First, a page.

Primary key vs Unique key
A column or a set of columns, which can be used to identify or access a row or a set of rows in a database is called a key. A unique key is a key that can uniquely identify a row in a table in the context of relational databases. A unique key is made up of a single column or a set of columns. A primary key is also a combination of columns in a table that uniquely identify a row. But it is considered to be a special case of the unique key.
What is Unique Key?
As mentioned earlier, unique key is a single column or set of columns that can uniquely identify a row in a table. So, a unique key is constrained such that no two values of it are equal. One important property is that the unique keys do not enforce the NOT NULL constraint. Since NULL represents the lack of a value, if two rows have NULL in a column then it does not mean the values are equal. Column defined as a unique key allows only a single NULL value in that column. Then that can be used to identify that particular row uniquely. For example, in a table that contains student information, student ID can be defined as a unique key. Since no two students can have the same ID it uniquely identifies a single student. So the student ID column satisfies all the properties of a unique key. Depending on the design of a database, a table may have more than one unique key.
What is Primary Key?
Primary key is also a column or a combination of columns that uniquely defines a row in a table of a relational database. A table can have at most one primary key. Primary key enforces the implicit NOT NULL constraint. So, a column that is defined as the primary key cannot have NULL values in it. Primary key can be a normal attribute in the table that is guaranteed to be unique such as social security number or it could be a unique value generated by the database management system such as a Globally Unique Identifier (GUID) in Microsoft SQL Server. Primary keys are defined through the PRIMARY KEY constraint in ANSI SQL Standard. Primary key can also be defined when creating the table. SQL allows primary key to be made up of one or more columns and each column that is included in the primary key is implicitly defined to be NOT NULL. But some database management systems require making the primary key columns explicitly NOT NULL.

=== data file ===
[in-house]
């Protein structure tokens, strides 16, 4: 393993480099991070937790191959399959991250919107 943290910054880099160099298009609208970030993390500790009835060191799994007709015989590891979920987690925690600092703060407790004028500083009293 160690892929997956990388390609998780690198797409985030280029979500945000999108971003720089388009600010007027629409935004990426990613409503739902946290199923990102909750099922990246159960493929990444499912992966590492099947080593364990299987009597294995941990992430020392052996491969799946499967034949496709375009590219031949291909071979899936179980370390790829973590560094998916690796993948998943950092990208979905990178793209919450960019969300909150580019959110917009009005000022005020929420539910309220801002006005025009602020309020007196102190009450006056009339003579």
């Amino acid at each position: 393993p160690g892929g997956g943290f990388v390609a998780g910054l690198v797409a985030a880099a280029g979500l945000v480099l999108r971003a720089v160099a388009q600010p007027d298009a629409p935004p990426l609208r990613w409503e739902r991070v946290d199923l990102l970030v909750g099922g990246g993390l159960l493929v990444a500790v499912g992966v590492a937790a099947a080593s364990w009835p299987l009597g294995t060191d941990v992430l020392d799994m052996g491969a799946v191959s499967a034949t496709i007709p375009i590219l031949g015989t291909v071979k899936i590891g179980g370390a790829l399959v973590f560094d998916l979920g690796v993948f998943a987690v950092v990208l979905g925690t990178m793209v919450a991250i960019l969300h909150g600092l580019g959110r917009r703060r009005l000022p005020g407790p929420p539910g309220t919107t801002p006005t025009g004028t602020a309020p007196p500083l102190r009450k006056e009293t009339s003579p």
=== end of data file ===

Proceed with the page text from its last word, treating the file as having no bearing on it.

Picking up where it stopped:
Difference Between Primary key and Unique key
Even though both the primary key and unique key are one or more columns that can uniquely identify a row in a table, they have some important differences. Most importantly, a table can have only a single primary key while it can have more than one unique key. Primary key can be considered as a special case of the unique key. Another difference is that primary keys have an implicit NOT NULL constraint while the unique key does not have that constraint. Therefore, unique key columns may or may not contain NULL values but primary key columns cannot contain NULL values.